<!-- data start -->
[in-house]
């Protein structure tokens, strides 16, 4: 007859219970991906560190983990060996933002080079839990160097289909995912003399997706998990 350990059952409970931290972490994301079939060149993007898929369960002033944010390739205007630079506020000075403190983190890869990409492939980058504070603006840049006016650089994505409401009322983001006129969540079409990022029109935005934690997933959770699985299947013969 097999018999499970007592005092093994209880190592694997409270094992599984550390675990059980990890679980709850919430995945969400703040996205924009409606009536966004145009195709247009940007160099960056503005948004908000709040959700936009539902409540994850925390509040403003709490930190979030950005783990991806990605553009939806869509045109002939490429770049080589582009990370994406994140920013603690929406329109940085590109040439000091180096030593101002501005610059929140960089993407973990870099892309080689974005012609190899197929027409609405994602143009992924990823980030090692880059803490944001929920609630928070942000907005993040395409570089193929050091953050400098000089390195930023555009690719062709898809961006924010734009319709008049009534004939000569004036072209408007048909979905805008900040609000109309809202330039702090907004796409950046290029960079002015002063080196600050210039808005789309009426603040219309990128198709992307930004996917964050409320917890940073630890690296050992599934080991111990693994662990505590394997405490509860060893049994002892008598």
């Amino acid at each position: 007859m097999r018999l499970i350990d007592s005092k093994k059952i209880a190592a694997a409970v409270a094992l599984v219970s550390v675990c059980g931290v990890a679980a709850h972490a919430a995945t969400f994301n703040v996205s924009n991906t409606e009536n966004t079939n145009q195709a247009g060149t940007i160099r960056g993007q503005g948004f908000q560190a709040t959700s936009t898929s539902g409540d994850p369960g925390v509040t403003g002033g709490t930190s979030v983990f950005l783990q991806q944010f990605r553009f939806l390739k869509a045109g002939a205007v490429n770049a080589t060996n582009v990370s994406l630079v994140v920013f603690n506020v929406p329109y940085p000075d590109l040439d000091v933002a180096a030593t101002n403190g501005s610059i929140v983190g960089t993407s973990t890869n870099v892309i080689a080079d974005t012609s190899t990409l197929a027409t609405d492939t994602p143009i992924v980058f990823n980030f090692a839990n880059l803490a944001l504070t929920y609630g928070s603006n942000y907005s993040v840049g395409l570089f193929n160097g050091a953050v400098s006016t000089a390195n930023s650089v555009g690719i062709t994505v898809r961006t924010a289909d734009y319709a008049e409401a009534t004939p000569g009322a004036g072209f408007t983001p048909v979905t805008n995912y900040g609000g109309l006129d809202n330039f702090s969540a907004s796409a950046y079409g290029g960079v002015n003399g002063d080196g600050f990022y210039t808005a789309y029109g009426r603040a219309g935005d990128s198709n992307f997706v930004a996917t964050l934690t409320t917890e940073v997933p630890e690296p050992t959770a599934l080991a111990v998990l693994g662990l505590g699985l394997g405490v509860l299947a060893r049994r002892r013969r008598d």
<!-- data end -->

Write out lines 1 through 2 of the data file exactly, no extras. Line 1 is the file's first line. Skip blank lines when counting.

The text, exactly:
[in-house]
């Protein structure tokens, strides 16, 4: 007859219970991906560190983990060996933002080079839990160097289909995912003399997706998990 350990059952409970931290972490994301079939060149993007898929369960002033944010390739205007630079506020000075403190983190890869990409492939980058504070603006840049006016650089994505409401009322983001006129969540079409990022029109935005934690997933959770699985299947013969 097999018999499970007592005092093994209880190592694997409270094992599984550390675990059980990890679980709850919430995945969400703040996205924009409606009536966004145009195709247009940007160099960056503005948004908000709040959700936009539902409540994850925390509040403003709490930190979030950005783990991806990605553009939806869509045109002939490429770049080589582009990370994406994140920013603690929406329109940085590109040439000091180096030593101002501005610059929140960089993407973990870099892309080689974005012609190899197929027409609405994602143009992924990823980030090692880059803490944001929920609630928070942000907005993040395409570089193929050091953050400098000089390195930023555009690719062709898809961006924010734009319709008049009534004939000569004036072209408007048909979905805008900040609000109309809202330039702090907004796409950046290029960079002015002063080196600050210039808005789309009426603040219309990128198709992307930004996917964050409320917890940073630890690296050992599934080991111990693994662990505590394997405490509860060893049994002892008598």